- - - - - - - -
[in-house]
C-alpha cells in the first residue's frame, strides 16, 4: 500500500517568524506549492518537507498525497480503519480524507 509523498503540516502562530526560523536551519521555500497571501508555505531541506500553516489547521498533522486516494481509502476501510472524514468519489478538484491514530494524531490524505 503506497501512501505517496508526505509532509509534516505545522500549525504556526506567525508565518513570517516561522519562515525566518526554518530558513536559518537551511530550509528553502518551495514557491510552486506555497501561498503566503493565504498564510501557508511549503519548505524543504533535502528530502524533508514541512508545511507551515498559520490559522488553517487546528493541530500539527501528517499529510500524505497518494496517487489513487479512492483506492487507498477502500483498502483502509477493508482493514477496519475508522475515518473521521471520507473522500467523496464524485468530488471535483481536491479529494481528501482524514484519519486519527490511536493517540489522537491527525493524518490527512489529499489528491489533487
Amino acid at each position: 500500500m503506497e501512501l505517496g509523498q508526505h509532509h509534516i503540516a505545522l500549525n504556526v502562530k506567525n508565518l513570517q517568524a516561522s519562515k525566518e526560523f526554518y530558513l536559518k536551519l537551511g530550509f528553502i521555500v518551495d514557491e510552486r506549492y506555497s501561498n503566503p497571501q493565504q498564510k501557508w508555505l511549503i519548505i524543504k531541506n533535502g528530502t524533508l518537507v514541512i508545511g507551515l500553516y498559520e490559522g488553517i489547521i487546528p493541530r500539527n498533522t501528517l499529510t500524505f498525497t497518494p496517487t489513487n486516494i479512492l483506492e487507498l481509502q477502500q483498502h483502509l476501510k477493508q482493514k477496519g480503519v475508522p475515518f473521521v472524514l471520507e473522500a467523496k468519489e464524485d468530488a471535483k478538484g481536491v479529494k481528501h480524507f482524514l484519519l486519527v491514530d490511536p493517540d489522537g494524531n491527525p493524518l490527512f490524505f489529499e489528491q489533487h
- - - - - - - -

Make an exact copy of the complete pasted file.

[in-house]
C-alpha cells in the first residue's frame, strides 16, 4: 500500500517568524506549492518537507498525497480503519480524507 509523498503540516502562530526560523536551519521555500497571501508555505531541506500553516489547521498533522486516494481509502476501510472524514468519489478538484491514530494524531490524505 503506497501512501505517496508526505509532509509534516505545522500549525504556526506567525508565518513570517516561522519562515525566518526554518530558513536559518537551511530550509528553502518551495514557491510552486506555497501561498503566503493565504498564510501557508511549503519548505524543504533535502528530502524533508514541512508545511507551515498559520490559522488553517487546528493541530500539527501528517499529510500524505497518494496517487489513487479512492483506492487507498477502500483498502483502509477493508482493514477496519475508522475515518473521521471520507473522500467523496464524485468530488471535483481536491479529494481528501482524514484519519486519527490511536493517540489522537491527525493524518490527512489529499489528491489533487
Amino acid at each position: 500500500m503506497e501512501l505517496g509523498q508526505h509532509h509534516i503540516a505545522l500549525n504556526v502562530k506567525n508565518l513570517q517568524a516561522s519562515k525566518e526560523f526554518y530558513l536559518k536551519l537551511g530550509f528553502i521555500v518551495d514557491e510552486r506549492y506555497s501561498n503566503p497571501q493565504q498564510k501557508w508555505l511549503i519548505i524543504k531541506n533535502g528530502t524533508l518537507v514541512i508545511g507551515l500553516y498559520e490559522g488553517i489547521i487546528p493541530r500539527n498533522t501528517l499529510t500524505f498525497t497518494p496517487t489513487n486516494i479512492l483506492e487507498l481509502q477502500q483498502h483502509l476501510k477493508q482493514k477496519g480503519v475508522p475515518f473521521v472524514l471520507e473522500a467523496k468519489e464524485d468530488a471535483k478538484g481536491v479529494k481528501h480524507f482524514l484519519l486519527v491514530d490511536p493517540d489522537g494524531n491527525p493524518l490527512f490524505f489529499e489528491q489533487h